Good looks always doesnt mean you have the brains too.

  117. Vaz says:
    August 18th, 2008 9:32 pm

    Hi there,

    Some in the news and in comments like here (ATP), talk of democracy and how it brought down Musharraf as it was Aristotle himself to have done this.
    It was Musharraf who brought the country out of economic collapse in 2000, it was he who brought millions of dollar into the country and it was who helped press and electronic media flourish.
    It was he who kicked Mr. 10 percent and Mr. 5 percent and many more of the like out of the country yet later gave them NRO to help them come back to make petty vendetta against him!
    What has these two especially done for the country that Musharaf has not done!
    Sharif gave women more power or Musharraf!
    It was Sharif who left hundreds of passengers with a few min. of fuel in the air just because of one man Musharraf.
    Yes, he may have done some bad moves but compared to the said politicians, he is a better politician.

  118. Akbar Khan says:
    August 18th, 2008 9:33 pm

    Thanks to the dictators of Pakistan, both from past and present, for not letting democracy flourish in the country.

    Had there been elections every 5 years in the last couple of decades, people like Nawaz and Zardari would have be out of polotics by now.

  119. Justice Done says:
    August 18th, 2008 9:41 pm

    Musharraf paid the price of arrogance. In his last years he began to think that he personally was more important than all of Pakistan. Today he was taught the lesson he deserved.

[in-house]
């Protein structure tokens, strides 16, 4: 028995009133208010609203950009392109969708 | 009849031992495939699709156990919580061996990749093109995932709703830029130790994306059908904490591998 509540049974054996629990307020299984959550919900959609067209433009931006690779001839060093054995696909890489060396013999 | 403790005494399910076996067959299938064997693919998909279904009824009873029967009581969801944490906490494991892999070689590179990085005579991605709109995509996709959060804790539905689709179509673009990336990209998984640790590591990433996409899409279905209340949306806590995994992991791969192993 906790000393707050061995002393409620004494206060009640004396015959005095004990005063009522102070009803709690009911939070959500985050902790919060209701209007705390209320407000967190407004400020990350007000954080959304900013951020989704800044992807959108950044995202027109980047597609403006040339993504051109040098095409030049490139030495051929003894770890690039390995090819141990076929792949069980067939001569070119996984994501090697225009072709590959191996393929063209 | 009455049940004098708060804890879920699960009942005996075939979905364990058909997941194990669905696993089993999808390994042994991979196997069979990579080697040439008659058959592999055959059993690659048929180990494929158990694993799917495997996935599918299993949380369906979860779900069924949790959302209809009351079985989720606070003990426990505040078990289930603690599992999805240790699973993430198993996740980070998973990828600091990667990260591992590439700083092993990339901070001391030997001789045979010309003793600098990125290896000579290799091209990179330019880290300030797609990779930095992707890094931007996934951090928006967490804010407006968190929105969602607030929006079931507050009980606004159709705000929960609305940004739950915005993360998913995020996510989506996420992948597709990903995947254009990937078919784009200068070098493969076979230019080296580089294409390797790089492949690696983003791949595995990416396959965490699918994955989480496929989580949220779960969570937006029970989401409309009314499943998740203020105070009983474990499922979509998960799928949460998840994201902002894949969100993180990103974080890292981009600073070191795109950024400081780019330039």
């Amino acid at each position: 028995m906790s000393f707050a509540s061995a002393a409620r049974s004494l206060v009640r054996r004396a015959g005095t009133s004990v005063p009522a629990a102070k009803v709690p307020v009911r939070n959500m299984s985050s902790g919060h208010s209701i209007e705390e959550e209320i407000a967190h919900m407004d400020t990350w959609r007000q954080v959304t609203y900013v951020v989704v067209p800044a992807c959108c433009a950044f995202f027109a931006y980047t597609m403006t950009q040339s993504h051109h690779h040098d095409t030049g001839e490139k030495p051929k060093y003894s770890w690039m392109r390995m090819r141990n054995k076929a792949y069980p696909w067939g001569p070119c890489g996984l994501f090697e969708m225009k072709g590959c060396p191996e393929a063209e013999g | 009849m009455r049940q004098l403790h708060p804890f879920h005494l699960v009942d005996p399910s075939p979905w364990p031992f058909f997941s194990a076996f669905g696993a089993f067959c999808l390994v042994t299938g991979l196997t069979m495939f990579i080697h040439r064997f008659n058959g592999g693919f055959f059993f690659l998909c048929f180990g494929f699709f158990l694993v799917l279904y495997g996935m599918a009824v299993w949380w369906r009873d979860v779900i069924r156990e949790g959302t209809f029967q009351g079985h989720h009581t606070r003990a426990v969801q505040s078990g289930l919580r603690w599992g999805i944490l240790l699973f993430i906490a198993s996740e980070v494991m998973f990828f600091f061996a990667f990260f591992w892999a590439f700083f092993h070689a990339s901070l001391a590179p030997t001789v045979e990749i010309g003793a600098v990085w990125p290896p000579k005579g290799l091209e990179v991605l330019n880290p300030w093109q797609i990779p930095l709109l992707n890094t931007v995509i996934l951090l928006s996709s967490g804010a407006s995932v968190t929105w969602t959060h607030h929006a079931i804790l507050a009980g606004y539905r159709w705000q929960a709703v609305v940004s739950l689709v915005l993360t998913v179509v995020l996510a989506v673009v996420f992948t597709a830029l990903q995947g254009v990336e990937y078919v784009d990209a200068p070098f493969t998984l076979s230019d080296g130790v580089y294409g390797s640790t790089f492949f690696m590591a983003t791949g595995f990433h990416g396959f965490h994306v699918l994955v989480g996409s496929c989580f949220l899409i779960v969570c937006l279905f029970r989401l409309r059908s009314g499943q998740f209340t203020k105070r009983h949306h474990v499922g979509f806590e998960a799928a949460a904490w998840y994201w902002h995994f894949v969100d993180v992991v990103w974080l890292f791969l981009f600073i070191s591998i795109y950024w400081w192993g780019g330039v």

120. Colonel Sahib says:
    August 18th, 2008 11:04 pm

    Musharraf’s most important legacy is that he has disgraced the Army for all times. Because of him now the Army is not just disliked but hated by so many people. That is bad for the Army and bad for Pakistan. For that reason I think Musharraf was the worst of our military dictators.

  121. sidhas says:
    August 18th, 2008 11:10 pm


    I listened to you on NPR. You spoke very well.

    Lambo aur Natay ki dosti kaab tak qaim rahay gi? Million dollor question.

    Can we do a quick survey on this.

  122. Rizwan says:
    August 18th, 2008 11:50 pm

    Today Pakistan has true democracy sad part is people picked the x criminal who has learned how to play with the emotions of the poor people of Pakistan.
    This is a tragedy of Pakistan that there has not been one credible politician since the birth of Pakistan. If it was the case then Army would not have jumped in 4 times. Do not blame to Army, instead thank Allah for them being there for us.

  123. Allama says:
    August 18th, 2008 11:54 pm

    That first picture of Musharraf is a very telling picture. The sadness in his eyes at leaving power is clear. I bet he too must be thinking “what if I had actaully left office with dignity 1 year ago, then we would not have come to this.”

  124. Muneeb Hashmi says:
    August 18th, 2008 11:59 pm

    What about Jamia Hafsa and Lal masjid???
    What about FATA attack???
    What about Akbar Bugti???

  125. Aamir Ali says:
    August 19th, 2008 12:03 am

    Muneeb Hashmi:

    Lal Masjid, FATA etc. were anti-terrorist operations. The current govt is doing the same in Khyber, Swat, Bajaur and Hangu. It is the only language that terrorists understand.

  126. Faisal S says:
    August 19th, 2008 12:09 am

    Saw this on GeoTV, totally worth sharing.

  127. Rizwan says:
    August 19th, 2008 12:15 am

    As a Pakistani living in USA , We never felt proud of Pakistan but we did right before Lal Masjid Incident. I say Pakistan will never forgive Nawaz Sharif and Shahbaz Sharif because these brothers took advantage of Lal Masjid Incident and started their work to bring him down. They did not bring him down they brought Pakistan Down.

  128. Hala says:
    August 19th, 2008 12:18 am

    If nothing, now the ex-President merits an apology from ex-Prime Minister Shaukat Aziz for being made so blinkered.

  129. Fatima says:
    August 19th, 2008 12:30 am

    Sad photos. But also historic photos. What a sad history we have.

  130. PAKISTANI KI DUA says:
    August 19th, 2008 12:41 am